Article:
Apple Adjusts iTunes Prices Following VAT, Exchange Rate Changes

Apple-logo[1]Late last week Apple changed the default prices in the iTunes app store to reflect the new monetary landscape.

With a steadily weakening Euro, the US dollar is worth more than it was last year, and so Apple changed the minimum app price to €0.99 in the EU. They also changed the new minimum prices to £0.79 in the U.K and $1.19 CAD in Canada. Several sources are describing those as increases, although I haven’t been able to confirm if that is true.

Unlike Amazon and other retailers that change prices on the fly, Apple, periodically changes their minimum prices to reflect exchange rates. The changes are usually made on a global scale across most if not all iTunes sites, but this latest one is being reported as only affecting Europe and Canada. I’m not sure why Canada was included, but the Euro change may have been triggered by the recent VAT changes.

I don’t know that Apple has a set schedule, but I suspect that they also take future exchange rates into account. Apple has now priced apps in euros at parity to the USD price, while the actual exchange rate is around $1 to 1.18 euro. Monetary experts are expecting the dollar and the euro to achieve parity by 2017, and I think Apple is anticipating that day.

Last Wednesday Apple also sent out an email to announce the change. From Talking New Media:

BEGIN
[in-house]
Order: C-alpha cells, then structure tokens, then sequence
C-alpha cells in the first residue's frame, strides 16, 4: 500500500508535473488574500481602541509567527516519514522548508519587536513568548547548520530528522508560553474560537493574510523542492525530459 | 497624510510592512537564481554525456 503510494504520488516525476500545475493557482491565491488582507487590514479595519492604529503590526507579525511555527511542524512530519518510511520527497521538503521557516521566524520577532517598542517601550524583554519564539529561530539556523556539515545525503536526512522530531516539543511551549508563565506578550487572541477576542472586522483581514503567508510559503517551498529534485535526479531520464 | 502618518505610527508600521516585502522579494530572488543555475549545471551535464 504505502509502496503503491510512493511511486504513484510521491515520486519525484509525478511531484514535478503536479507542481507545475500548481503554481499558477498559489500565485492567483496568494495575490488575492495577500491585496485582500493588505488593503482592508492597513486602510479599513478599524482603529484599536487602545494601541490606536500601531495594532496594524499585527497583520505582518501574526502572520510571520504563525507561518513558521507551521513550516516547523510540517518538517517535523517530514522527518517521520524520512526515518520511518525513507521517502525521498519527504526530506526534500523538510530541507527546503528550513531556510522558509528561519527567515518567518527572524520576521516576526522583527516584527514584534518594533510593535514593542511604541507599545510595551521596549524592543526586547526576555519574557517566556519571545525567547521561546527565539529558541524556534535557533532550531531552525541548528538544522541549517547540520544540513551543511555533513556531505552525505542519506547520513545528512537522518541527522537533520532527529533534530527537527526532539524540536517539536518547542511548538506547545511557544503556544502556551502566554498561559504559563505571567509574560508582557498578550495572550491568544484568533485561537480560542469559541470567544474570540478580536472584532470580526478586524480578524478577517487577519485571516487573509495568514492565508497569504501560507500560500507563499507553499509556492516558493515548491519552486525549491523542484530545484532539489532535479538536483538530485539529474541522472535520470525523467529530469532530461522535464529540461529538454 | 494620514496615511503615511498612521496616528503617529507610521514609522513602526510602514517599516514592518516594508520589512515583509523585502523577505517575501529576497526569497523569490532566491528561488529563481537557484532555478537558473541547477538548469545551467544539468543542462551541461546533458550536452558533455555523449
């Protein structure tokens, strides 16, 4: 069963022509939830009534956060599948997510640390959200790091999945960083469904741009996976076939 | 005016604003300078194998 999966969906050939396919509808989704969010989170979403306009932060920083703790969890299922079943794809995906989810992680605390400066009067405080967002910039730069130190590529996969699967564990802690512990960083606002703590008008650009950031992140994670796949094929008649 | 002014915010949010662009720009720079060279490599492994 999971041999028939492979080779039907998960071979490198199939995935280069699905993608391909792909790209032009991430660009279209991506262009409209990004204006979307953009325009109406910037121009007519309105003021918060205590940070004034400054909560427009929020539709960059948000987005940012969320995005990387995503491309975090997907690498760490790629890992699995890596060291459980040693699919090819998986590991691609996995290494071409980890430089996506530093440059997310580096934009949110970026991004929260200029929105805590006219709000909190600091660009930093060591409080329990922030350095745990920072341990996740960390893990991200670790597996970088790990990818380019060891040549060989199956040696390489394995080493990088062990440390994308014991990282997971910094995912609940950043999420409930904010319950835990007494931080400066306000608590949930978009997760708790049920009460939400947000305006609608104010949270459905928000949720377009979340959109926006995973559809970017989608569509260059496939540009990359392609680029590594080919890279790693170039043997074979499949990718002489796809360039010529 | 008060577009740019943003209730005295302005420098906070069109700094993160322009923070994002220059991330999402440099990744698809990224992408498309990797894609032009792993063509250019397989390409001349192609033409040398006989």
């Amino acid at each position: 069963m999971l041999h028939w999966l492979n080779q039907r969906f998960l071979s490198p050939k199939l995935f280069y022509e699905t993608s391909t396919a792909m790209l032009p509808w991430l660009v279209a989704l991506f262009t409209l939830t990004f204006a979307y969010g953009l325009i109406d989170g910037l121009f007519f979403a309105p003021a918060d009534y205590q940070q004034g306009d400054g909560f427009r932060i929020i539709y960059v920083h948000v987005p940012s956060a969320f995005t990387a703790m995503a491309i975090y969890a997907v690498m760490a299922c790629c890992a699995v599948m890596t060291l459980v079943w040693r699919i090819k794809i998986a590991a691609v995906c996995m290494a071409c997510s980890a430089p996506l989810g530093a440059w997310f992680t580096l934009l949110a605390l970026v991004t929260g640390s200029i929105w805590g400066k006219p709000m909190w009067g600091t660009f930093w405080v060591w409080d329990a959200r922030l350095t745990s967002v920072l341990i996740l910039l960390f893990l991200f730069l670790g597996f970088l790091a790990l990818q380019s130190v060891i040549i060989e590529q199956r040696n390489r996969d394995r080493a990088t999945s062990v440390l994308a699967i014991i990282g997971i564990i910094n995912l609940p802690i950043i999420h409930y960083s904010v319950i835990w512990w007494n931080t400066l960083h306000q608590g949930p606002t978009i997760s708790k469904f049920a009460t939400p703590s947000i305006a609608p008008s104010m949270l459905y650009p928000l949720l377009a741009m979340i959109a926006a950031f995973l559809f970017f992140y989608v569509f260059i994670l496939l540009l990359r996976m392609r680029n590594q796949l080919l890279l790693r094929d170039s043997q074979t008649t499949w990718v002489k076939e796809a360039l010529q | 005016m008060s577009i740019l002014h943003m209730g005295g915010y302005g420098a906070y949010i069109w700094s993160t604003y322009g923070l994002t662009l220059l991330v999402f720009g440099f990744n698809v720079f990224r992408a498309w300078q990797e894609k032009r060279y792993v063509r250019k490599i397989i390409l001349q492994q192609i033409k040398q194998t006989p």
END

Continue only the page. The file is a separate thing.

Within the next 36 hours, prices on the App Store will increase for all territories in the European Union as well as in Canada and Norway, decrease in Iceland, and change in Russia. These changes are being made to account for adjustments in value-added tax (VAT) rates and foreign exchange rates.

We will simultaneously update the Pricing Matrix in Rights and Pricing in My Apps on iTunes Connect.

We will also update the iOS Paid Applications and Mac OS X Paid Applications agreements, which will be available in Agreements, Tax, and Banking.

If you have any questions, contact us.


The App Store team


Nate Hoffelder

View posts by Nate Hoffelder
Nate Hoffelder is the founder and editor of The Digital Reader. He has been blogging about indie authors since 2010 while learning new tech skills weekly. He fixes author sites, and shares what he learns on The Digital Reader's blog. In his spare time, he fosters dogs for A Forever Home, a local rescue group.

1 Comment

  1. Anthony12 January, 2015

    The Canadian pricing adjustments might be from the Canadian dollar being weak vs. the US dollar—it’s currently worth 85 US cents…


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